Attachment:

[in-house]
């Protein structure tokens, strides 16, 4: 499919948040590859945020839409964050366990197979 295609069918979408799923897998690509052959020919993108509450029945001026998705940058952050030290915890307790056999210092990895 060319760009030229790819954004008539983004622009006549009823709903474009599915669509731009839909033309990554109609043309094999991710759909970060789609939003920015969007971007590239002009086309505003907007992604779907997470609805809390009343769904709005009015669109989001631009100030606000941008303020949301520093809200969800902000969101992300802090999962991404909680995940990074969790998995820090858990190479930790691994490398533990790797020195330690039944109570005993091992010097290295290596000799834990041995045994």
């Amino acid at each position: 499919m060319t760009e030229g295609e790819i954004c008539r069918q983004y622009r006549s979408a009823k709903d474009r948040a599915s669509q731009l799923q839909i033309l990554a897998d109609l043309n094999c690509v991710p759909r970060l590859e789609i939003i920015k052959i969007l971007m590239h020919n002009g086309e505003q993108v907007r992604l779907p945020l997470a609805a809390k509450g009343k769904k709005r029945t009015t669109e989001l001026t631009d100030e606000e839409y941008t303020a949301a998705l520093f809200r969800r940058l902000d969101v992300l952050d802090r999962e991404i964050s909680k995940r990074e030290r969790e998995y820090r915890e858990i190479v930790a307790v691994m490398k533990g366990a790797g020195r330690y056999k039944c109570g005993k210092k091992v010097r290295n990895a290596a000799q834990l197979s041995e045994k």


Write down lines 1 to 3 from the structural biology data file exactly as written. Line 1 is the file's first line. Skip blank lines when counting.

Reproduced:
[in-house]
């Protein structure tokens, strides 16, 4: 499919948040590859945020839409964050366990197979 295609069918979408799923897998690509052959020919993108509450029945001026998705940058952050030290915890307790056999210092990895 060319760009030229790819954004008539983004622009006549009823709903474009599915669509731009839909033309990554109609043309094999991710759909970060789609939003920015969007971007590239002009086309505003907007992604779907997470609805809390009343769904709005009015669109989001631009100030606000941008303020949301520093809200969800902000969101992300802090999962991404909680995940990074969790998995820090858990190479930790691994490398533990790797020195330690039944109570005993091992010097290295290596000799834990041995045994």
């Amino acid at each position: 499919m060319t760009e030229g295609e790819i954004c008539r069918q983004y622009r006549s979408a009823k709903d474009r948040a599915s669509q731009l799923q839909i033309l990554a897998d109609l043309n094999c690509v991710p759909r970060l590859e789609i939003i920015k052959i969007l971007m590239h020919n002009g086309e505003q993108v907007r992604l779907p945020l997470a609805a809390k509450g009343k769904k709005r029945t009015t669109e989001l001026t631009d100030e606000e839409y941008t303020a949301a998705l520093f809200r969800r940058l902000d969101v992300l952050d802090r999962e991404i964050s909680k995940r990074e030290r969790e998995y820090r915890e858990i190479v930790a307790v691994m490398k533990g366990a790797g020195r330690y056999k039944c109570g005993k210092k091992v010097r290295n990895a290596a000799q834990l197979s041995e045994k």